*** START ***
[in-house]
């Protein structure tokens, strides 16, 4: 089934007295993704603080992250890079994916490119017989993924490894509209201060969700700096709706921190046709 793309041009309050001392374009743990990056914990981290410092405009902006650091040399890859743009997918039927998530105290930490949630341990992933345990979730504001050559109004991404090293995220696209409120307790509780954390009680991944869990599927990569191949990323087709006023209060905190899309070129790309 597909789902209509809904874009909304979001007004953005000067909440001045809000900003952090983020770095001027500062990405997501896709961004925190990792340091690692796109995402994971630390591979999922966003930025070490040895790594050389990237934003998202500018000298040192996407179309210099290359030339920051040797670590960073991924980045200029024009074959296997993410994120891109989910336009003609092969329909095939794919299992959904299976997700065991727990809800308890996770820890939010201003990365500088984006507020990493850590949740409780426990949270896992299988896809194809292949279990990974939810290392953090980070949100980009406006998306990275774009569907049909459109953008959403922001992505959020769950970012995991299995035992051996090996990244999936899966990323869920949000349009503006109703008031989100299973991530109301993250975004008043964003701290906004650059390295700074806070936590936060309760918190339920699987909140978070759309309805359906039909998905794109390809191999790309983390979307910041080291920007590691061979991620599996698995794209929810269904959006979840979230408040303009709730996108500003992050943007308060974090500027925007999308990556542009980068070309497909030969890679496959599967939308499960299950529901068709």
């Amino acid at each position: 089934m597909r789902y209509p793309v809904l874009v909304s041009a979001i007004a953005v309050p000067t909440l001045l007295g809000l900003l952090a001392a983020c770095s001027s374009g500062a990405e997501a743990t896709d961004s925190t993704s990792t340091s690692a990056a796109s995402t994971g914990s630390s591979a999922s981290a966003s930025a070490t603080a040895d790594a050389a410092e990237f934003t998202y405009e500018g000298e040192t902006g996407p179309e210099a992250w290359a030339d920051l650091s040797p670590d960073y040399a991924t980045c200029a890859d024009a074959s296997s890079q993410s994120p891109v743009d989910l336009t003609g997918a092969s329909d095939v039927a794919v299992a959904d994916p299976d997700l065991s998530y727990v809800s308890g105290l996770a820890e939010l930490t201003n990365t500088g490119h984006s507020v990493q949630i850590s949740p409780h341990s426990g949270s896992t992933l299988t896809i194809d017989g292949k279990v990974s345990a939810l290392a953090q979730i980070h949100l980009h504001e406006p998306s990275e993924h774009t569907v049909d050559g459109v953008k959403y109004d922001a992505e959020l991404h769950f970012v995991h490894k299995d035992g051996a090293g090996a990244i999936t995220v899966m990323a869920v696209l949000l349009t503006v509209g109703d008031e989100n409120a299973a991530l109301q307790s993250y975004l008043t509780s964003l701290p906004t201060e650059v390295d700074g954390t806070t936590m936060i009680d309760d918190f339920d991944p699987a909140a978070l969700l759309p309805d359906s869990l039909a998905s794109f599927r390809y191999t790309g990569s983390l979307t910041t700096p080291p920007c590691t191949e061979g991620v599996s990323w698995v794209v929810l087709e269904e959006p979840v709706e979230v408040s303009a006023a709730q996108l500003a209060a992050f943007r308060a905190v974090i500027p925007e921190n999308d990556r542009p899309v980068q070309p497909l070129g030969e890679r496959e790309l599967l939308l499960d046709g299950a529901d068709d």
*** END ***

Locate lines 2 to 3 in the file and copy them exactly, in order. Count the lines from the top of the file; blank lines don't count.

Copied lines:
């Protein structure tokens, strides 16, 4: 089934007295993704603080992250890079994916490119017989993924490894509209201060969700700096709706921190046709 793309041009309050001392374009743990990056914990981290410092405009902006650091040399890859743009997918039927998530105290930490949630341990992933345990979730504001050559109004991404090293995220696209409120307790509780954390009680991944869990599927990569191949990323087709006023209060905190899309070129790309 597909789902209509809904874009909304979001007004953005000067909440001045809000900003952090983020770095001027500062990405997501896709961004925190990792340091690692796109995402994971630390591979999922966003930025070490040895790594050389990237934003998202500018000298040192996407179309210099290359030339920051040797670590960073991924980045200029024009074959296997993410994120891109989910336009003609092969329909095939794919299992959904299976997700065991727990809800308890996770820890939010201003990365500088984006507020990493850590949740409780426990949270896992299988896809194809292949279990990974939810290392953090980070949100980009406006998306990275774009569907049909459109953008959403922001992505959020769950970012995991299995035992051996090996990244999936899966990323869920949000349009503006109703008031989100299973991530109301993250975004008043964003701290906004650059390295700074806070936590936060309760918190339920699987909140978070759309309805359906039909998905794109390809191999790309983390979307910041080291920007590691061979991620599996698995794209929810269904959006979840979230408040303009709730996108500003992050943007308060974090500027925007999308990556542009980068070309497909030969890679496959599967939308499960299950529901068709």
């Amino acid at each position: 089934m597909r789902y209509p793309v809904l874009v909304s041009a979001i007004a953005v309050p000067t909440l001045l007295g809000l900003l952090a001392a983020c770095s001027s374009g500062a990405e997501a743990t896709d961004s925190t993704s990792t340091s690692a990056a796109s995402t994971g914990s630390s591979a999922s981290a966003s930025a070490t603080a040895d790594a050389a410092e990237f934003t998202y405009e500018g000298e040192t902006g996407p179309e210099a992250w290359a030339d920051l650091s040797p670590d960073y040399a991924t980045c200029a890859d024009a074959s296997s890079q993410s994120p891109v743009d989910l336009t003609g997918a092969s329909d095939v039927a794919v299992a959904d994916p299976d997700l065991s998530y727990v809800s308890g105290l996770a820890e939010l930490t201003n990365t500088g490119h984006s507020v990493q949630i850590s949740p409780h341990s426990g949270s896992t992933l299988t896809i194809d017989g292949k279990v990974s345990a939810l290392a953090q979730i980070h949100l980009h504001e406006p998306s990275e993924h774009t569907v049909d050559g459109v953008k959403y109004d922001a992505e959020l991404h769950f970012v995991h490894k299995d035992g051996a090293g090996a990244i999936t995220v899966m990323a869920v696209l949000l349009t503006v509209g109703d008031e989100n409120a299973a991530l109301q307790s993250y975004l008043t509780s964003l701290p906004t201060e650059v390295d700074g954390t806070t936590m936060i009680d309760d918190f339920d991944p699987a909140a978070l969700l759309p309805d359906s869990l039909a998905s794109f599927r390809y191999t790309g990569s983390l979307t910041t700096p080291p920007c590691t191949e061979g991620v599996s990323w698995v794209v929810l087709e269904e959006p979840v709706e979230v408040s303009a006023a709730q996108l500003a209060a992050f943007r308060a905190v974090i500027p925007e921190n999308d990556r542009p899309v980068q070309p497909l070129g030969e890679r496959e790309l599967l939308l499960d046709g299950a529901d068709d």